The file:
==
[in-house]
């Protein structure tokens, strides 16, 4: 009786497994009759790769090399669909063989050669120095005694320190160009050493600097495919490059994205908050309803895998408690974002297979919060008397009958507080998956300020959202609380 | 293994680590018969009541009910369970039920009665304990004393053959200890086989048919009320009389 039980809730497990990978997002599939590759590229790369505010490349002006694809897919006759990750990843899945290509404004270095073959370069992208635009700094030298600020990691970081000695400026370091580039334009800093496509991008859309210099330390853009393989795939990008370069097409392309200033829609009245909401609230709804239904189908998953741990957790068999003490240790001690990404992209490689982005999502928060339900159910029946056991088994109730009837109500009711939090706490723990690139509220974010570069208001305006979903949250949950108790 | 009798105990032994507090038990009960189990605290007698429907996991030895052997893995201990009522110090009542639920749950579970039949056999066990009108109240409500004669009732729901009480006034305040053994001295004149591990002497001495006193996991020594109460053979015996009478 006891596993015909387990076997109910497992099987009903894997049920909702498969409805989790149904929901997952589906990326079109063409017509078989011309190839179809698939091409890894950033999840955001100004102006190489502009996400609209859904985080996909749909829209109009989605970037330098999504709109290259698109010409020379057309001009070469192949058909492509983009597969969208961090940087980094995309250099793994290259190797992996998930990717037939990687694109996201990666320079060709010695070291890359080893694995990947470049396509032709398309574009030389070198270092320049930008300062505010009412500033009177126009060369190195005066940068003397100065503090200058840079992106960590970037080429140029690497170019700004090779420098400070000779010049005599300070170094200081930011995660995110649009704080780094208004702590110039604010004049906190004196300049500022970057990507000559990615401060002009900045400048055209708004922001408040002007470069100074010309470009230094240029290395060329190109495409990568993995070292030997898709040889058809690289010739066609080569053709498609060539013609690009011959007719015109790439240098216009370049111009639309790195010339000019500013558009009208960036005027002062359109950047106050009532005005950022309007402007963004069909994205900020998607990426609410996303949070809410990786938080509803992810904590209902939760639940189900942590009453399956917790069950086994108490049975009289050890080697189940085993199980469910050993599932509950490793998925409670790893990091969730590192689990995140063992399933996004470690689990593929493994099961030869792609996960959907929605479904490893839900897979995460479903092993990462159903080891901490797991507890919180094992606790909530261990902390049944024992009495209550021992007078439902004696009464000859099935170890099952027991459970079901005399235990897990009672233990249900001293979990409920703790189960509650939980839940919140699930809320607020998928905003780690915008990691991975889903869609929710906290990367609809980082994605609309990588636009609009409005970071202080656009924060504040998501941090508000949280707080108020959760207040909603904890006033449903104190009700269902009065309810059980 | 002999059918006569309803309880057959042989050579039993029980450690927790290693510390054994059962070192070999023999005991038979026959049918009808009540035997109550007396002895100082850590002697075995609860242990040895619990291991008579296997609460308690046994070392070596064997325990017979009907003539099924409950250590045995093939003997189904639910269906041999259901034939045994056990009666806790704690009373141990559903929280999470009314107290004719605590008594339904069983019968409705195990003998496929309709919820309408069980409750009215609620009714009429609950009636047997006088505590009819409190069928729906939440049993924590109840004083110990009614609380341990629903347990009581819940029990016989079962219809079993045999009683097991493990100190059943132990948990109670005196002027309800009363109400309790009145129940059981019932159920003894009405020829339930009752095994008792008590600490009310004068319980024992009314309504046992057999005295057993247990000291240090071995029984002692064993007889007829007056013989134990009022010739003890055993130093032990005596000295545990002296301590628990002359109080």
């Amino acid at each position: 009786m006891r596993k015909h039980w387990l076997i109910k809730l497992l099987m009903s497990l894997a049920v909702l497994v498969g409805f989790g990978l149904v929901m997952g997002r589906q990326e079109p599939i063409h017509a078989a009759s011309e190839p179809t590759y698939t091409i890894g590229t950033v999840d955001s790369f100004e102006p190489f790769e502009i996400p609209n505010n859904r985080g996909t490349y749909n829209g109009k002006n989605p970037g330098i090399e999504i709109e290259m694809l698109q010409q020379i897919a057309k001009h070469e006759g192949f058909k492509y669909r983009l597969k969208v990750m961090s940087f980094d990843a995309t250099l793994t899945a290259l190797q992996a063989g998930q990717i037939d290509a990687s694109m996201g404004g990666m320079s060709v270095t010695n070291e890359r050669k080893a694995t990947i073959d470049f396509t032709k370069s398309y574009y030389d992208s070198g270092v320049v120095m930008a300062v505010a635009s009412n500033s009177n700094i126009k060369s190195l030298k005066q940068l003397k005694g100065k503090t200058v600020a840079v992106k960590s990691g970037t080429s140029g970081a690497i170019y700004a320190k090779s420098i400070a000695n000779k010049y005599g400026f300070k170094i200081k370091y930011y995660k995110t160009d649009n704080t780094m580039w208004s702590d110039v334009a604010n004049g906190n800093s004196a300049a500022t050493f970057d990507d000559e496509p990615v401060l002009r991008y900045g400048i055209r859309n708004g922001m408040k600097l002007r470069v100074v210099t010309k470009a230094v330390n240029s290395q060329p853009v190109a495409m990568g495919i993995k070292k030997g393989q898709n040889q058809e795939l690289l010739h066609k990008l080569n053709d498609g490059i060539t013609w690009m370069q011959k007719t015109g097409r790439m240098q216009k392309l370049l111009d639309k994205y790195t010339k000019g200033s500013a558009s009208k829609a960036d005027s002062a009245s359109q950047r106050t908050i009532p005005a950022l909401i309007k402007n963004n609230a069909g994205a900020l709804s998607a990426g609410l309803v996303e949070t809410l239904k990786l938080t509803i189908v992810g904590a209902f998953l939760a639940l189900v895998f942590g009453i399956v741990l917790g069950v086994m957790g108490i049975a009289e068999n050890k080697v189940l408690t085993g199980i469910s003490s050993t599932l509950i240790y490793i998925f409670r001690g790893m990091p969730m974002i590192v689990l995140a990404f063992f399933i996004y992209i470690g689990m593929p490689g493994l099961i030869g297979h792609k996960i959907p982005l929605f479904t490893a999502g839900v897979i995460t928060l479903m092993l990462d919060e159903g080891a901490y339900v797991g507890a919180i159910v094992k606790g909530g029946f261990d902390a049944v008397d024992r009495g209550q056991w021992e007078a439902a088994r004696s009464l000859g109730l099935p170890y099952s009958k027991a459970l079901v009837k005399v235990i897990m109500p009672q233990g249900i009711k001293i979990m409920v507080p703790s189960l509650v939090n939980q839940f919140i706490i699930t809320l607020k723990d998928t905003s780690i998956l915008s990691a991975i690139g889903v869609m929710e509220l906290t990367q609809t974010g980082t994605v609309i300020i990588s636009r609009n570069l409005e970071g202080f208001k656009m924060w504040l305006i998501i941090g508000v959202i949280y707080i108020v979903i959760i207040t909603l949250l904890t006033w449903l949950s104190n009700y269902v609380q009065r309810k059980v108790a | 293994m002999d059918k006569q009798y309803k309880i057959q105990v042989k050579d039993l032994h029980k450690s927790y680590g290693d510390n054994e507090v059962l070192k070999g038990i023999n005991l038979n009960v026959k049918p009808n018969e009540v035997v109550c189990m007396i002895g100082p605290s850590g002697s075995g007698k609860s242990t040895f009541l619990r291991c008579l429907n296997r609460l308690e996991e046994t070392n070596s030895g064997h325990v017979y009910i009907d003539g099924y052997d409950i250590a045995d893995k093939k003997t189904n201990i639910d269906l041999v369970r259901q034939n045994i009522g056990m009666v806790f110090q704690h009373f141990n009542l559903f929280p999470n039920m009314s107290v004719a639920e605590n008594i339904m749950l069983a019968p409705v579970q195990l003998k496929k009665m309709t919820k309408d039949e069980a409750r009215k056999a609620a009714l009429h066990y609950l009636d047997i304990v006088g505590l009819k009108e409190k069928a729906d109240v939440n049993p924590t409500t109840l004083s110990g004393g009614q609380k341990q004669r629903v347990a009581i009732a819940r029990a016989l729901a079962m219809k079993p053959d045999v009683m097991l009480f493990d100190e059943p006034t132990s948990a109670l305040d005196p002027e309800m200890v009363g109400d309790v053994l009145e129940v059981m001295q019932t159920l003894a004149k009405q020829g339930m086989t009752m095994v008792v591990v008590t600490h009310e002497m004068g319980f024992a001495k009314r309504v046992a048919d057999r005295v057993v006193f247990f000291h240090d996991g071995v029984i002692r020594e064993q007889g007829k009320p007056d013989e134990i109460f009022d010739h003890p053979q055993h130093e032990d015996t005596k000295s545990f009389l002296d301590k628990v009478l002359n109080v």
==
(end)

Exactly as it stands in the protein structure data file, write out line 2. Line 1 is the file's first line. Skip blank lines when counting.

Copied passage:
């Protein structure tokens, strides 16, 4: 009786497994009759790769090399669909063989050669120095005694320190160009050493600097495919490059994205908050309803895998408690974002297979919060008397009958507080998956300020959202609380 | 293994680590018969009541009910369970039920009665304990004393053959200890086989048919009320009389 039980809730497990990978997002599939590759590229790369505010490349002006694809897919006759990750990843899945290509404004270095073959370069992208635009700094030298600020990691970081000695400026370091580039334009800093496509991008859309210099330390853009393989795939990008370069097409392309200033829609009245909401609230709804239904189908998953741990957790068999003490240790001690990404992209490689982005999502928060339900159910029946056991088994109730009837109500009711939090706490723990690139509220974010570069208001305006979903949250949950108790 | 009798105990032994507090038990009960189990605290007698429907996991030895052997893995201990009522110090009542639920749950579970039949056999066990009108109240409500004669009732729901009480006034305040053994001295004149591990002497001495006193996991020594109460053979015996009478 006891596993015909387990076997109910497992099987009903894997049920909702498969409805989790149904929901997952589906990326079109063409017509078989011309190839179809698939091409890894950033999840955001100004102006190489502009996400609209859904985080996909749909829209109009989605970037330098999504709109290259698109010409020379057309001009070469192949058909492509983009597969969208961090940087980094995309250099793994290259190797992996998930990717037939990687694109996201990666320079060709010695070291890359080893694995990947470049396509032709398309574009030389070198270092320049930008300062505010009412500033009177126009060369190195005066940068003397100065503090200058840079992106960590970037080429140029690497170019700004090779420098400070000779010049005599300070170094200081930011995660995110649009704080780094208004702590110039604010004049906190004196300049500022970057990507000559990615401060002009900045400048055209708004922001408040002007470069100074010309470009230094240029290395060329190109495409990568993995070292030997898709040889058809690289010739066609080569053709498609060539013609690009011959007719015109790439240098216009370049111009639309790195010339000019500013558009009208960036005027002062359109950047106050009532005005950022309007402007963004069909994205900020998607990426609410996303949070809410990786938080509803992810904590209902939760639940189900942590009453399956917790069950086994108490049975009289050890080697189940085993199980469910050993599932509950490793998925409670790893990091969730590192689990995140063992399933996004470690689990593929493994099961030869792609996960959907929605479904490893839900897979995460479903092993990462159903080891901490797991507890919180094992606790909530261990902390049944024992009495209550021992007078439902004696009464000859099935170890099952027991459970079901005399235990897990009672233990249900001293979990409920703790189960509650939980839940919140699930809320607020998928905003780690915008990691991975889903869609929710906290990367609809980082994605609309990588636009609009409005970071202080656009924060504040998501941090508000949280707080108020959760207040909603904890006033449903104190009700269902009065309810059980 | 002999059918006569309803309880057959042989050579039993029980450690927790290693510390054994059962070192070999023999005991038979026959049918009808009540035997109550007396002895100082850590002697075995609860242990040895619990291991008579296997609460308690046994070392070596064997325990017979009907003539099924409950250590045995093939003997189904639910269906041999259901034939045994056990009666806790704690009373141990559903929280999470009314107290004719605590008594339904069983019968409705195990003998496929309709919820309408069980409750009215609620009714009429609950009636047997006088505590009819409190069928729906939440049993924590109840004083110990009614609380341990629903347990009581819940029990016989079962219809079993045999009683097991493990100190059943132990948990109670005196002027309800009363109400309790009145129940059981019932159920003894009405020829339930009752095994008792008590600490009310004068319980024992009314309504046992057999005295057993247990000291240090071995029984002692064993007889007829007056013989134990009022010739003890055993130093032990005596000295545990002296301590628990002359109080």